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The Reign of Terror

  • Date Submitted: 01/28/2010 06:29 AM
  • Flesch-Kincaid Score: 59.9 
  • Words: 290
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Maximilien Robespirre, a unique member of the Jacobin Club, formed the Republic of Virtue.   He was a radical that wanted to wipe all traces of France's past monarchy and nobility.   Whether he was doing this for the good of the country or not, it did not help the people.   All it brought was havoc and problems to France.   This merciless period is called the Reign of Terror.

The radicals brought changes quickly to the people.   They created a calendar with no Sundays for the evilness of religion.   Cards were changed from kings and queens to liberties and equalities.   In other words, they blew the revolution out of proportion.   Robespierre went crazy with his power; he judged who was an enemy and guillotined them.

Robespierre was accusing revolutionaries that helped bring the government down as enemies.   In October 1793, the republic executed many of the leaders who once created this government.   The Republic of Virtue brought strict laws and rules to the people and sentenced many to death if they were broken.   An 18-year-old boy was killed for sawing down a tree that was planted for liberty.   It's ironic how liberty is stated when all the republic does is guillotine people for minor charges.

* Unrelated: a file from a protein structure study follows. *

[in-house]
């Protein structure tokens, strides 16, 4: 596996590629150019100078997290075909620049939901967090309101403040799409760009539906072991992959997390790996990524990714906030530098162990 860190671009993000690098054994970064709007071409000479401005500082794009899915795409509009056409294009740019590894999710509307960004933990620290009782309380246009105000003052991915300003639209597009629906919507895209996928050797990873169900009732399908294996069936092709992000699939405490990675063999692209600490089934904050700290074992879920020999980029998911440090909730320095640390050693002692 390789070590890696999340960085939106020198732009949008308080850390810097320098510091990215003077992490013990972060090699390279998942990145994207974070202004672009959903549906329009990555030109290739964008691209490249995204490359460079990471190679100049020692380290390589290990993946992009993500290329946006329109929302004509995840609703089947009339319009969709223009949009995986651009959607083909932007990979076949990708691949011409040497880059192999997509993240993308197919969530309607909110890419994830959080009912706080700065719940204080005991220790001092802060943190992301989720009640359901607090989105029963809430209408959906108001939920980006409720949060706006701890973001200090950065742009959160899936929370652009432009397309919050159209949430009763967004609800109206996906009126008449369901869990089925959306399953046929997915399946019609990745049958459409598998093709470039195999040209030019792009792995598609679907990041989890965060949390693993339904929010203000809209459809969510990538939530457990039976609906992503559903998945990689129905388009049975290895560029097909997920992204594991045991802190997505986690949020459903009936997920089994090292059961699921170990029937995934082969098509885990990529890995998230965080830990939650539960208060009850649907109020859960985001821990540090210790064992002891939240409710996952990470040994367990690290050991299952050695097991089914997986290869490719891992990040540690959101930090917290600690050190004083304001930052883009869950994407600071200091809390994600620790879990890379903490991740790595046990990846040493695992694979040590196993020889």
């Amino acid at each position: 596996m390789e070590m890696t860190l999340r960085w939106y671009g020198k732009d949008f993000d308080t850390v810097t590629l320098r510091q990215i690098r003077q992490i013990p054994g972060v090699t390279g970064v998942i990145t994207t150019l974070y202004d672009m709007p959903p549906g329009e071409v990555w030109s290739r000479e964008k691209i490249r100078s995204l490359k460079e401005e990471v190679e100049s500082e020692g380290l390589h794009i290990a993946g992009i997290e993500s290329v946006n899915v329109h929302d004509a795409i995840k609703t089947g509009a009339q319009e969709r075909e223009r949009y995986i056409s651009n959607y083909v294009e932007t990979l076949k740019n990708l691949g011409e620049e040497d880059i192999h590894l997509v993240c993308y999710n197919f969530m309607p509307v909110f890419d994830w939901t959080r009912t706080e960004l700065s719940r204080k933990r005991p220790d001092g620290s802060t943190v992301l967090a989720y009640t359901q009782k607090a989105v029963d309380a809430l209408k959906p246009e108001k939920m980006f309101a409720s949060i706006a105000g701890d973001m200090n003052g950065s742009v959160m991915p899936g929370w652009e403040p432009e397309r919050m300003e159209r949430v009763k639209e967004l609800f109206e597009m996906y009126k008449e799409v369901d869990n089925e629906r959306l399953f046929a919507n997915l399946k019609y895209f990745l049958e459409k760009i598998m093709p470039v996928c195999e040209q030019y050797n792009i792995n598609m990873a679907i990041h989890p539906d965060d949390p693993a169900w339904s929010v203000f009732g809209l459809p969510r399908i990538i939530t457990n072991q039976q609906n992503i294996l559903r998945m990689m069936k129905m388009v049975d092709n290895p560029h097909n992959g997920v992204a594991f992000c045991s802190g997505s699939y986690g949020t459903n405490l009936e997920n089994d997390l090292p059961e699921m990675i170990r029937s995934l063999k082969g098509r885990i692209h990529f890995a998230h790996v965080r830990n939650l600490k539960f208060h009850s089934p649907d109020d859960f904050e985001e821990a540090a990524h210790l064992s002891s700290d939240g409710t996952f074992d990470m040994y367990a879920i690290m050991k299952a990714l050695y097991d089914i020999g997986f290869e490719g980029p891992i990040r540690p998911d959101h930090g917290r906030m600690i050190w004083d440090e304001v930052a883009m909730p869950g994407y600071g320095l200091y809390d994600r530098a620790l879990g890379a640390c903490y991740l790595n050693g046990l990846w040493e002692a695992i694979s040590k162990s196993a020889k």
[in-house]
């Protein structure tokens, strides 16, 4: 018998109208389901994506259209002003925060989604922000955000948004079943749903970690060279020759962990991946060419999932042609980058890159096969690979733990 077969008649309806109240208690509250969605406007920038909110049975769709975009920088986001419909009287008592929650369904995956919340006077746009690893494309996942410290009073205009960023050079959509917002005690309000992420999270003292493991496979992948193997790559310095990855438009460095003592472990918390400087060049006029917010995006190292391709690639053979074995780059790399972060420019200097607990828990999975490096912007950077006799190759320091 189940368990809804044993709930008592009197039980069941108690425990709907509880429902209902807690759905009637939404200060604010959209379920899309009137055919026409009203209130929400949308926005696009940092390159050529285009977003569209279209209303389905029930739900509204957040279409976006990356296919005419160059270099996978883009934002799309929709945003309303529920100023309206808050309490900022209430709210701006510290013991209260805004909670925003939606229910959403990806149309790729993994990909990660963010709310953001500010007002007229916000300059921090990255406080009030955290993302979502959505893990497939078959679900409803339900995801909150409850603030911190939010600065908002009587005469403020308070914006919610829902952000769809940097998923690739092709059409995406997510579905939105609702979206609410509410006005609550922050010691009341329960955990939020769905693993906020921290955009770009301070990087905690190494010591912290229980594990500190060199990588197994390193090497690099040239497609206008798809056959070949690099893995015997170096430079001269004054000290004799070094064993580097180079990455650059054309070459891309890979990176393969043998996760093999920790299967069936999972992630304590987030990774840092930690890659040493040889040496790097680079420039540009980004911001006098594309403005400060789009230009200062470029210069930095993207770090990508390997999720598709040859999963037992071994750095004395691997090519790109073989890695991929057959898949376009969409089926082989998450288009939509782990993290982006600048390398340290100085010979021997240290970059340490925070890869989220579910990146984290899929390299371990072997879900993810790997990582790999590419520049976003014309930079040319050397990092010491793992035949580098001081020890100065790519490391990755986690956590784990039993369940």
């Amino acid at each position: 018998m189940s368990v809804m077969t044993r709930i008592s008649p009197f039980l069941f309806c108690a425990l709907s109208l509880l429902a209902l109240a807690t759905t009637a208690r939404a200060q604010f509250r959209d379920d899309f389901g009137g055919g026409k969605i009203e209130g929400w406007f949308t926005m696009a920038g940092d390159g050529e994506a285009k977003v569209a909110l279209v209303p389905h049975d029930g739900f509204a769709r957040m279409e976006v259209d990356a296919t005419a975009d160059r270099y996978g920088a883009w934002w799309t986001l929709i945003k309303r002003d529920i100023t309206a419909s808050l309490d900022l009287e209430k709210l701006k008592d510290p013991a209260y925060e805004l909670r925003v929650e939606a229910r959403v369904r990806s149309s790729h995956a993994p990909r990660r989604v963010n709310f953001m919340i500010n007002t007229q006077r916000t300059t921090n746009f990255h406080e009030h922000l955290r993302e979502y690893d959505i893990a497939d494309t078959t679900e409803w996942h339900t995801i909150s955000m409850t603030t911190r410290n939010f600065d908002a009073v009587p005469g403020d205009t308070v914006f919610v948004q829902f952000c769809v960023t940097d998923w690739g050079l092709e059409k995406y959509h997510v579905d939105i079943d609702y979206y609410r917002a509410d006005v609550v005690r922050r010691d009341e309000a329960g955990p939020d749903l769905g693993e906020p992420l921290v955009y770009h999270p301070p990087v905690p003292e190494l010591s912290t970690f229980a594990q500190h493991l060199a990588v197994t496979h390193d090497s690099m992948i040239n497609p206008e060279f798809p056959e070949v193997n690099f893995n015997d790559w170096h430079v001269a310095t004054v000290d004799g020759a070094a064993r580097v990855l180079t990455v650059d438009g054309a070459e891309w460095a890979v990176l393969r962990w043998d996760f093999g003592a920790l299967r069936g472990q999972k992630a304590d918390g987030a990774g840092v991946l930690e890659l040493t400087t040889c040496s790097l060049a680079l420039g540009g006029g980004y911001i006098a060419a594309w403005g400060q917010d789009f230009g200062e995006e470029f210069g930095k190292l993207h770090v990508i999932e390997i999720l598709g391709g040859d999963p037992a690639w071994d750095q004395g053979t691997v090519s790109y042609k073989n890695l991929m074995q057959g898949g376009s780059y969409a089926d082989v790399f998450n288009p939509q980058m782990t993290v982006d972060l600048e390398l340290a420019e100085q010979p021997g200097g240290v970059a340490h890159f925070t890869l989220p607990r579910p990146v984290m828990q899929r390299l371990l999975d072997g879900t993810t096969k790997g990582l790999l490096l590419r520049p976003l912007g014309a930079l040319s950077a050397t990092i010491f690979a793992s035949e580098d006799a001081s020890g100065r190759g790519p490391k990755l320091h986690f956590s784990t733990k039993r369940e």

On July 1794, members of the National Convention met to discuss the Reign of Terror.   They did not wish to die with their ex-revolutionaries nor did they want the following government to ruin France.   Thus, they demanded Robespierre's arrest.   Delegates from both sides, radicals and conservative politicians, voted him down and wished him guillotined just like he did to so many other people.   Within two days, he was executed and the Reign of Terror finally ended.


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